Wavel Ramkalawan on Sunday won the Seycelles presidential election, the first opposition victory since the Indian Ocean archipelago's independence from Britain over four decades ago.
Ramkalawan -- an Anglican priest who won enough votes in the first round to clinch the presidency on his sixth attempt -- called for unity after his victory.
"It is important to find how we can reconcile our people to go forward," the 59-year-old said as his jubilant supporters began celebrating in the streets of the capital Victoria.
Incumbent Danny Faure, 58, running under the recently renamed United Seychelles party which had been in power since 1977, conceded defeat and wished his successor "good luck".
Ramkalawan of the Linyon Democratik Seselwa (Seychelles Democratic Alliance), garnered 54.9 percent of the vote to 43.5 percent for Faure to become the fifth president of the Seychelles, the electoral commission said.
The opposition also won the legislative election that took place from Thursday to Saturday alongside the presidential poll, with Ramkalawan's party alone taking 25 seats, or two thirds of the parliament.
The United Seychelles party won just 10 seats.
The opposition, narrowly defeated in a presidential election in 2015 and buoyed by a landmark victory in a parliamentary poll a year later, had been hoping for its first presidential win in the 44 years since independence from Britain.
All previous presidents have come from the United Seychelles party, with Ramkalawan losing the 2015 race by just 200 votes.
The US State Department hailed the election as a "another major milestone in Seychelle's democracy," according to a statement.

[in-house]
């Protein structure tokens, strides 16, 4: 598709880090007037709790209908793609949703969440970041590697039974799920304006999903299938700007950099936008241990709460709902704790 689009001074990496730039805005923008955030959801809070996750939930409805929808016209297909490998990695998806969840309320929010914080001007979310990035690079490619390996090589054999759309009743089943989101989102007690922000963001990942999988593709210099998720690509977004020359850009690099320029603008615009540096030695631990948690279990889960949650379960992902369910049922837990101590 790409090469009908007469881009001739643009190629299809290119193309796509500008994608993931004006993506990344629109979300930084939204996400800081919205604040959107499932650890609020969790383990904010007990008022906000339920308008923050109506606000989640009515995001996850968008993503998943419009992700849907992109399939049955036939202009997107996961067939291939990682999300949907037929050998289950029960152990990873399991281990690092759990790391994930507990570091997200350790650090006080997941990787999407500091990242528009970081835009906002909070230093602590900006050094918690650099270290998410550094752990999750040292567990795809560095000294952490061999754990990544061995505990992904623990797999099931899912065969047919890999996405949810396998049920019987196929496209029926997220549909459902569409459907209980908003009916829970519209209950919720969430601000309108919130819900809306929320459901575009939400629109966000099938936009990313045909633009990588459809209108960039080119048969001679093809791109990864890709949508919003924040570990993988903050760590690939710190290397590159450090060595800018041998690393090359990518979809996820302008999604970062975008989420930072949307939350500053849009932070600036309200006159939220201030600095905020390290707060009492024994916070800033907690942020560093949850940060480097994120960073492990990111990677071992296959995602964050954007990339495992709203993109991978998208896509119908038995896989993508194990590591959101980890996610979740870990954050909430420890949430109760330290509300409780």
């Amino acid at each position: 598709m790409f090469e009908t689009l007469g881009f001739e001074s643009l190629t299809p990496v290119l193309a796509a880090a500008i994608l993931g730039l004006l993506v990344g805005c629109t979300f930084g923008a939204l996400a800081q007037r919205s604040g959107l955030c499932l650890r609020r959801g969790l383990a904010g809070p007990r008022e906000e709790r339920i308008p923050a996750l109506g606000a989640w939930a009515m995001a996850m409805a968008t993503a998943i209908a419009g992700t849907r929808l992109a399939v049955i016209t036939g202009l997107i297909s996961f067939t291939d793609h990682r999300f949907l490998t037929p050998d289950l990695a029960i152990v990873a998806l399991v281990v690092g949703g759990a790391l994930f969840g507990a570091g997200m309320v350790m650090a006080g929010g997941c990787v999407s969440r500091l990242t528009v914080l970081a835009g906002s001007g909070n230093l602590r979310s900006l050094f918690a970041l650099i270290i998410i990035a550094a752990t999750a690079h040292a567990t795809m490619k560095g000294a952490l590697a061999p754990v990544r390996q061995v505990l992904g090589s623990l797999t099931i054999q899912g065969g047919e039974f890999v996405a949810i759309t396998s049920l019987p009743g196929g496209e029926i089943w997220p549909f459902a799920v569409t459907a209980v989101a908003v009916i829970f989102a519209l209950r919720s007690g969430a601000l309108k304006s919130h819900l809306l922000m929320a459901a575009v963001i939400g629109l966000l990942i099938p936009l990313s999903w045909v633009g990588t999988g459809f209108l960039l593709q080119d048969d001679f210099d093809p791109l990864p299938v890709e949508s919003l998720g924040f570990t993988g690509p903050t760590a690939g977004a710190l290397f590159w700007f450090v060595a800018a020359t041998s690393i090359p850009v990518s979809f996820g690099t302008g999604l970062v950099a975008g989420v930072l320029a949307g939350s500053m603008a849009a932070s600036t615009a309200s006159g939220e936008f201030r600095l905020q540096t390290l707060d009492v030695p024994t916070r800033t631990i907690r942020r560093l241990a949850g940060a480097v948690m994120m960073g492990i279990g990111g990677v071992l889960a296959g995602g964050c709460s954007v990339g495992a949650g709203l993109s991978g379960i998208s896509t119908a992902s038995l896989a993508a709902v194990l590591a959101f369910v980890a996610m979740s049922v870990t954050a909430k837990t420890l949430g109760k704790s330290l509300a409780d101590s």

It said Washington looks "forward to expanding cooperation on a wide range of mutual interests including maritime security, good governance, and fighting drug abuse, piracy, and terrorism".
The campaign had taken place mainly over social media, with rallies banned because of the coronavirus.
The Seychelles has recorded only 149 cases, mostly imported, but the pandemic has been a burning campaign issue as restrictions on global travel hit the tourism industry -- a major sector for the country and employer for many of its 98,000 people.
Visitor numbers have collapsed since March in the archipelago nation of 115 islands, normally a popular destination for honeymooners and paradise-seekers drawn by its fine sandy beaches and turquoise waters.
The economy has slowed significantly since the start of the pandemic and unemployment has risen to 6.3 percent, according to government figures.
While average income is among the highest in Africa, the national statistics agency says about 40 percent of Seychellois live in poverty because of the high cost of living.